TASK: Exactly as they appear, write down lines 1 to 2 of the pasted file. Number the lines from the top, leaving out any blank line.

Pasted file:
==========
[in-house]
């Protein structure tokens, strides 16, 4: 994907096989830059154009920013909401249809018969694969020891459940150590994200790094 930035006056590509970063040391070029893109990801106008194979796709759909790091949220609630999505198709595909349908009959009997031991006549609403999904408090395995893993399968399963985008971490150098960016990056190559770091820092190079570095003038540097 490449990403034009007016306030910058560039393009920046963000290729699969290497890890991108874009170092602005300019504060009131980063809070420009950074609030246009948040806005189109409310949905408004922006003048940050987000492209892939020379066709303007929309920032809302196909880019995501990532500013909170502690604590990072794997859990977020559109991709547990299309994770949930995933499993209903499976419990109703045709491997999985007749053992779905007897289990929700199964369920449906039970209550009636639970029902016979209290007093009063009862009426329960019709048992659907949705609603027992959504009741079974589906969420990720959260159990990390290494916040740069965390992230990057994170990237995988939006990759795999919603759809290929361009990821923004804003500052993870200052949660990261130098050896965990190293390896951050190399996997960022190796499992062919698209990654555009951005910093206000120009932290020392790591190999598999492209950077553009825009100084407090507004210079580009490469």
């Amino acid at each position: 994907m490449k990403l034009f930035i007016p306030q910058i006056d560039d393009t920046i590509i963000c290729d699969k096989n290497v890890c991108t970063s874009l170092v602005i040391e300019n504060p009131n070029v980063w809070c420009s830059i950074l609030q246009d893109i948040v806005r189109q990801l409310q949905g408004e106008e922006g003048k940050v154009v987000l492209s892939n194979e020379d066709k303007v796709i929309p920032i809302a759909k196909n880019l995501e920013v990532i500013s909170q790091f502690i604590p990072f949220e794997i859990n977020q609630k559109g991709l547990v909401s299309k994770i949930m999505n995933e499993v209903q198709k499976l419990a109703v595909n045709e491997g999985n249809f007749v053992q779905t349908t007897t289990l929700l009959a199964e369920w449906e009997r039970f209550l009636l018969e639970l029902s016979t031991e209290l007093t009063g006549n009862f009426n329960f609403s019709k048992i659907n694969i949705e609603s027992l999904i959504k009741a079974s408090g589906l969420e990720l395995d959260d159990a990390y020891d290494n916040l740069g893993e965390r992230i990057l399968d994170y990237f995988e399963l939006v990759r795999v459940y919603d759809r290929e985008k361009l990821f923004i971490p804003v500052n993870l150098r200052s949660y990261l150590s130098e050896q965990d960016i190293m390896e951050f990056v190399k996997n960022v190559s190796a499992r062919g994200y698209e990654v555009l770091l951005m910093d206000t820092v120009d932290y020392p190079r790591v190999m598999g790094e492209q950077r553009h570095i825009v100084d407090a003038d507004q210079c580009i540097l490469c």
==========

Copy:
[in-house]
């Protein structure tokens, strides 16, 4: 994907096989830059154009920013909401249809018969694969020891459940150590994200790094 930035006056590509970063040391070029893109990801106008194979796709759909790091949220609630999505198709595909349908009959009997031991006549609403999904408090395995893993399968399963985008971490150098960016990056190559770091820092190079570095003038540097 490449990403034009007016306030910058560039393009920046963000290729699969290497890890991108874009170092602005300019504060009131980063809070420009950074609030246009948040806005189109409310949905408004922006003048940050987000492209892939020379066709303007929309920032809302196909880019995501990532500013909170502690604590990072794997859990977020559109991709547990299309994770949930995933499993209903499976419990109703045709491997999985007749053992779905007897289990929700199964369920449906039970209550009636639970029902016979209290007093009063009862009426329960019709048992659907949705609603027992959504009741079974589906969420990720959260159990990390290494916040740069965390992230990057994170990237995988939006990759795999919603759809290929361009990821923004804003500052993870200052949660990261130098050896965990190293390896951050190399996997960022190796499992062919698209990654555009951005910093206000120009932290020392790591190999598999492209950077553009825009100084407090507004210079580009490469």